His third son, Harry Borrer, followed in his father's footsteps, travelling far and wide through the native forests, collecting both plants and animals. In 1903 Harry was appointed to the newly established chair of biology at Victoria University of Wellington. A charismatic figure with his shock of silver hair, he founded the departments of zoology and botany, and became famous as an outstanding teacher. He died in Hamilton in 1948.
Professor Harry Borrer Kirk in 1930.
From 1901 to 1920 most of the planting was carried out by good-conduct prisoners, who worked in gangs under the supervision of prison warders. They lived in wooden huts, four bunks to a hut, which were on skids so that they could be easily moved from one planting site to another.
In 1919 forestry became separated from the Departments of Lands and Survey, becoming the State Forest Service. The first director of this new Department was a young man with qualifications in forestry from Canada. His name was Leon Macintosh Ellis, and he was the father of the timber industry as we know it today.
The first thing he did was speed up the planting rate: 560 hectares in 1920-21 were planted and a further 1 360 were planted in 1922. This rate of increase continued each year from then on. The second was to set up a study of the possibilities of a pulp page 204 industry. The third was to invite an English expert in paper-making, Mr William Adamson, to make a study tour of New Zealand. Mr Adamson did this in 1925, and advocated the planting of the entire Kaingaroa Plains and the establishment of a pulp and paper-making plant within the next 15 years.
From then on planting went on at a tremendous rate. The Justice Department had removed its prison labour in 1920, so the work was taken over by relief and seasonal workers. In those early years of the depression, there was no shortage of men prepared to rough it out on the Plains. They lived in villages of tents with no amenities at all, sleeping in wooden tiers of bunks, and cooking over outdoor fires. By 1932 conditions improved to the extent that the tents were replaced with portable huts, similar to those the prisoners had used, and a move was being made to build permanent huts at fixed camps.
In 1935 the first plantings were reaching maturity and methods of milling the timber had to be devised. The saws used in the industry up until then were not really satisfactory, as exotic timber is softer, more resinous, and has more knotholes. To cope with these problems, and to demonstrate new techniques, a large new mill was built at Waipa, on the outskirts of Rotorua. It comprised the sawmill itself, drying and preserving machinery and a box-making plant. Its first commercial run was in June 1940.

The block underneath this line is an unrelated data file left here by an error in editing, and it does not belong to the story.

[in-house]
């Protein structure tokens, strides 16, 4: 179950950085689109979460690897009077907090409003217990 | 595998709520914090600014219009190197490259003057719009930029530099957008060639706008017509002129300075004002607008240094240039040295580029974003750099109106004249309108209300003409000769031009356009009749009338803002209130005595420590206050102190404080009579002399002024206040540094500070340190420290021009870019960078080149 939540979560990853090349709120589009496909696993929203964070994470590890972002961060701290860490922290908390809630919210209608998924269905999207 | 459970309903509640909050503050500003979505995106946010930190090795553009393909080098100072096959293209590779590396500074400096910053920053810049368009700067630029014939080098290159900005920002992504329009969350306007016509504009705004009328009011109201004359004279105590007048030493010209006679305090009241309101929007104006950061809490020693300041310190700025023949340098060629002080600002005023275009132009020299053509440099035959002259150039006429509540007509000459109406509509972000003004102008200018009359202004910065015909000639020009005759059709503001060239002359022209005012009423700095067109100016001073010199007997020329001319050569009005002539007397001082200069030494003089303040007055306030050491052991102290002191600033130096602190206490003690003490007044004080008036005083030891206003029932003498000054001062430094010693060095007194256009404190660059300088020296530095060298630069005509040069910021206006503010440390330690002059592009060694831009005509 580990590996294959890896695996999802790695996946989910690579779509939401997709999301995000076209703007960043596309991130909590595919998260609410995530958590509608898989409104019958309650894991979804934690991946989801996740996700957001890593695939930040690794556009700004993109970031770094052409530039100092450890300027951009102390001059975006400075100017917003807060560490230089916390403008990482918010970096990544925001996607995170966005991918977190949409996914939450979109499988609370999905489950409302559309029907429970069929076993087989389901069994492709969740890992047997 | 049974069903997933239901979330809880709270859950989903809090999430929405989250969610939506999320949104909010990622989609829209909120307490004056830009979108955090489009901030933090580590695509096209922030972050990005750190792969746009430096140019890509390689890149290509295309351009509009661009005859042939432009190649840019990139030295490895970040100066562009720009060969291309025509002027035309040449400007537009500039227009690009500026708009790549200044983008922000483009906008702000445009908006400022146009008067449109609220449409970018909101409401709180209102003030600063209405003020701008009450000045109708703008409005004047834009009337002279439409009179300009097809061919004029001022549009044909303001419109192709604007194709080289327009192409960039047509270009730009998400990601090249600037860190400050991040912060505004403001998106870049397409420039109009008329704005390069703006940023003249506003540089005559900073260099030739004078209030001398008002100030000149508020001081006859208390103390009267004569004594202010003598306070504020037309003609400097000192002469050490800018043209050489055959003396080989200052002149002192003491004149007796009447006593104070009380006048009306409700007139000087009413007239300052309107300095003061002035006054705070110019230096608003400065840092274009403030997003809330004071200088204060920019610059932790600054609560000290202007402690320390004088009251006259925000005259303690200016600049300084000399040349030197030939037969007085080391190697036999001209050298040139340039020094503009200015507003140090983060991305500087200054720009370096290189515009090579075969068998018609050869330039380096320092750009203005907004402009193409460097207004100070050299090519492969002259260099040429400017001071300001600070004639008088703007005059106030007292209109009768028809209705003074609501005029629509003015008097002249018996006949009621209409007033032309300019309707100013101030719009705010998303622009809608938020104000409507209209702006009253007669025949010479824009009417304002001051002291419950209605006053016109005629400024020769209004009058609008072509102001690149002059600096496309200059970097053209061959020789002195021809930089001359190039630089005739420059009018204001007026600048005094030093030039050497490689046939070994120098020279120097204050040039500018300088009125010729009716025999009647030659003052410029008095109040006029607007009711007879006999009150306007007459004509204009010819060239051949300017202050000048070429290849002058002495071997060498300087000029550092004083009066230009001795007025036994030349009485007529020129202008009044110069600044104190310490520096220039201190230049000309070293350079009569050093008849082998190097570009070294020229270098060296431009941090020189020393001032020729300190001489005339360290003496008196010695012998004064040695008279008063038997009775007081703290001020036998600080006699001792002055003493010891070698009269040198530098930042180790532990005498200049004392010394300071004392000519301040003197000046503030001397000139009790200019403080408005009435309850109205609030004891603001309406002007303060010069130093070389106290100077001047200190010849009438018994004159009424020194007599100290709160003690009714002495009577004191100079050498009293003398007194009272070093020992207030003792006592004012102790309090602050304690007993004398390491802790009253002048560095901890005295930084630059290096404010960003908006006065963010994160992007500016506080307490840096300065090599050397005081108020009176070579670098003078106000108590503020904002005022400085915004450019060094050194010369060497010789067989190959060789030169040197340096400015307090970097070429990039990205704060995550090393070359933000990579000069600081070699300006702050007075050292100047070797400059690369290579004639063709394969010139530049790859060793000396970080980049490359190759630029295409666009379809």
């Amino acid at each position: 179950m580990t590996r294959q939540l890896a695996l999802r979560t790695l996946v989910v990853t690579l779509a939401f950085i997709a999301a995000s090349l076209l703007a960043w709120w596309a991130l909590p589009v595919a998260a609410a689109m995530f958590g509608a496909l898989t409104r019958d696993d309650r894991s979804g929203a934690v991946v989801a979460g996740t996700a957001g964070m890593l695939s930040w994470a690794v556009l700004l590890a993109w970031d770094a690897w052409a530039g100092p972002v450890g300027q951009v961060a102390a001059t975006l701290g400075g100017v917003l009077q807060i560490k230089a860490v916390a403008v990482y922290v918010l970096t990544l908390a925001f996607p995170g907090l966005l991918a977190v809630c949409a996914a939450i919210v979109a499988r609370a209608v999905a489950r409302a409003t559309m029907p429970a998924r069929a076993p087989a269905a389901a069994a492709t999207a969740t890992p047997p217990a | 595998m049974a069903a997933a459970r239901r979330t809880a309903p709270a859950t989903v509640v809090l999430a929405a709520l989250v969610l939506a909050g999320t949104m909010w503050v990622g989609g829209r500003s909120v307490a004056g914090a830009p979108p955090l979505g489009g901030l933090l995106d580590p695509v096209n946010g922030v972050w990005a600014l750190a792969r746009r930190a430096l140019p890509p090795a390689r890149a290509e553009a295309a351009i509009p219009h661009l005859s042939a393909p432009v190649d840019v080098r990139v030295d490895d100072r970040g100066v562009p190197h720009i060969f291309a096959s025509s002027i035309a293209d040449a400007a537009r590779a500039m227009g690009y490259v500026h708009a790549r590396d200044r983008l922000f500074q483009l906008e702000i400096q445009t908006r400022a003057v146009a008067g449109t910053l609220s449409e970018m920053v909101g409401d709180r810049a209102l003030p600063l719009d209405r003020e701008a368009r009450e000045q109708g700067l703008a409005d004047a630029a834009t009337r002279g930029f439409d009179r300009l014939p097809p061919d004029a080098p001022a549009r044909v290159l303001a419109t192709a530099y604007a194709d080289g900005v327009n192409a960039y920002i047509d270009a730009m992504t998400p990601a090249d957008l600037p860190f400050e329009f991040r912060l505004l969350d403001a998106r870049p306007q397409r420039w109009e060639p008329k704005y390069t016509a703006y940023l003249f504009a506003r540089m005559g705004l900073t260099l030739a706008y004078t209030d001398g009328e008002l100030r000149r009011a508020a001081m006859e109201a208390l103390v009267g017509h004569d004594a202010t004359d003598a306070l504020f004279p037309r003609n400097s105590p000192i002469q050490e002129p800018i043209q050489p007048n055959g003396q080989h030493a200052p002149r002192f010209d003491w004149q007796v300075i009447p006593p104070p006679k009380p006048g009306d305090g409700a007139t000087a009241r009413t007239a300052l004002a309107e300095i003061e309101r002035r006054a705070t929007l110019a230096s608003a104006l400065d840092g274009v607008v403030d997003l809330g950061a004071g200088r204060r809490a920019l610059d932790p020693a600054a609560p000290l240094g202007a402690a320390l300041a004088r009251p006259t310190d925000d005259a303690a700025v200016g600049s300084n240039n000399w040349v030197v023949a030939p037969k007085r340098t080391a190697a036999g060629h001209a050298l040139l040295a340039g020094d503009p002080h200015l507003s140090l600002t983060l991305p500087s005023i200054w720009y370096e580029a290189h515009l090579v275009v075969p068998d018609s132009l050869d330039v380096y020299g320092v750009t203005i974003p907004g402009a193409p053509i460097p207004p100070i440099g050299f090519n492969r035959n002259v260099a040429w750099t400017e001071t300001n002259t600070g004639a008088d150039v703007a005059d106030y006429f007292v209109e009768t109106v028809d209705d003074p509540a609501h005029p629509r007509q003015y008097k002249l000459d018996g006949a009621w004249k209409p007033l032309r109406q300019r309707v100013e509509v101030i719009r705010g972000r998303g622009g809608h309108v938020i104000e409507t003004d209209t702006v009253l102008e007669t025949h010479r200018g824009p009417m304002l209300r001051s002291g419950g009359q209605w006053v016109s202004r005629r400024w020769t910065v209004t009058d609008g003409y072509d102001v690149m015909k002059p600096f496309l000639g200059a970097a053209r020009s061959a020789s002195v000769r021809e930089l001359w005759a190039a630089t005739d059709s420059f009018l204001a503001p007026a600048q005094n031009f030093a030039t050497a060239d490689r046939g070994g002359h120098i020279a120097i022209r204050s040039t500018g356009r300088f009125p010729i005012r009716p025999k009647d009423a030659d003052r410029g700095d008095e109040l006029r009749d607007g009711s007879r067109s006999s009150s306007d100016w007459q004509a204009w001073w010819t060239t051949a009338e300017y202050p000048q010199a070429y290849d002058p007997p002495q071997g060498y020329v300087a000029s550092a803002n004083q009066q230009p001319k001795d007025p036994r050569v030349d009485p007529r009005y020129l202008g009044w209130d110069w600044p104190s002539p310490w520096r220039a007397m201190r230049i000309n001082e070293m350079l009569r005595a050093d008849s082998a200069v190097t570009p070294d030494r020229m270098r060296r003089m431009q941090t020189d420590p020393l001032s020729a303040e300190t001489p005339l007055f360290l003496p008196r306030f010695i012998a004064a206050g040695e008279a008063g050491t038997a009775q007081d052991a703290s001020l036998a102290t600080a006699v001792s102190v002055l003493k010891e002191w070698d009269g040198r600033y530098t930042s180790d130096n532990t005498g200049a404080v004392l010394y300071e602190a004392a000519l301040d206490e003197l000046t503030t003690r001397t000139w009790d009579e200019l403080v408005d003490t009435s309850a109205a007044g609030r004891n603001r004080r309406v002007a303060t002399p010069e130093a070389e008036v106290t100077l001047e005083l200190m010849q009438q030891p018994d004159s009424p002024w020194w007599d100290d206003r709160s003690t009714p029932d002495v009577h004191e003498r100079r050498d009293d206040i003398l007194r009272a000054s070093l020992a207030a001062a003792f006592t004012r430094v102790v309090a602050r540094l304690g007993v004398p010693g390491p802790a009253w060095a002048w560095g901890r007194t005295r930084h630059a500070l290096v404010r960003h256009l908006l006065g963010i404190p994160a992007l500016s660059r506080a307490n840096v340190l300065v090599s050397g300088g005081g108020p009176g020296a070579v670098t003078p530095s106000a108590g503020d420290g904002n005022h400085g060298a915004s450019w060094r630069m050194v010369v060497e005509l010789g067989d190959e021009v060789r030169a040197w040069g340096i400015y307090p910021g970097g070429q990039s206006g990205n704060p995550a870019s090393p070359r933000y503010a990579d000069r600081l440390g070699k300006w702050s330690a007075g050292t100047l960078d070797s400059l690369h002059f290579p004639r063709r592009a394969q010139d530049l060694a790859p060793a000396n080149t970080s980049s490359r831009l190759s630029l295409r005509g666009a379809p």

With such large areas reaching maturity the Government decided that some of the burden of utilising the new timber could be taken over by private enterprise. Accordingly, the company of New Zealand Forest Products was formed, and at its inception in 1935, it inherited 70 400 hectares of the 150 400 established by the state. Since then the company has purchased, leased, or acquired planting rights on additional tracts of land in the area between Putaruru and Lake Taupo. It also owns 14 000 hectares of pine forest at Matahina. This makes the company the country's leading private forest owner, with nearly 120 000 hectares established in exotic timber forest. However its areas are by far outstripped by the state, as the Forest Service owns and administers 52 percent of the total exotic forest area in New Zealand. Thirty percent is owned by 18 companies, of which New Zealand Forest Products is the largest, and the remainder by owners of small-scale commercial plantations and woodlots.
From 1940 the New Zealand timber industry was on a brand-new, headlong course. It was entering an era where botanists, chemists, engineers and surveyors were just as important as sawyers and loggers. A research centre was necessary. Young people had to be trained and older timber workers, many just back from fighting a war, had to be retrained. The old nursery at Whakarewarewa was the ideal site: the Forest Research Institute was functioning by 1948. In 1949 an up-to-the-minute pulp and paper mill was designed: by 1955 the enormous concept was made concrete, with a new town to service it.
The first annual conference of the State Forest Service, 1921. Macintosh-Ellis, the father of the New Zealand exotic forest industry, is fourth from the left in the front row.
Since 1935 harvesting of timber from exotic pine forests has boomed at a staggering rate; new seedlings have to be grown in nurseries like this one at Rotorua, to replace the stands as they are logged out.
Over ninety percent of plantation forests in New Zealand are Pinus radiata. And yet it is usual afforestation policy throughout the world to avoid placing complete reliance on one introduced species, as it may fall victim to a single virus, a single pest or a single genetic weakness. No one timber meets all needs, and no species flourishes in all situations. So why this single-minded reliance on radiata?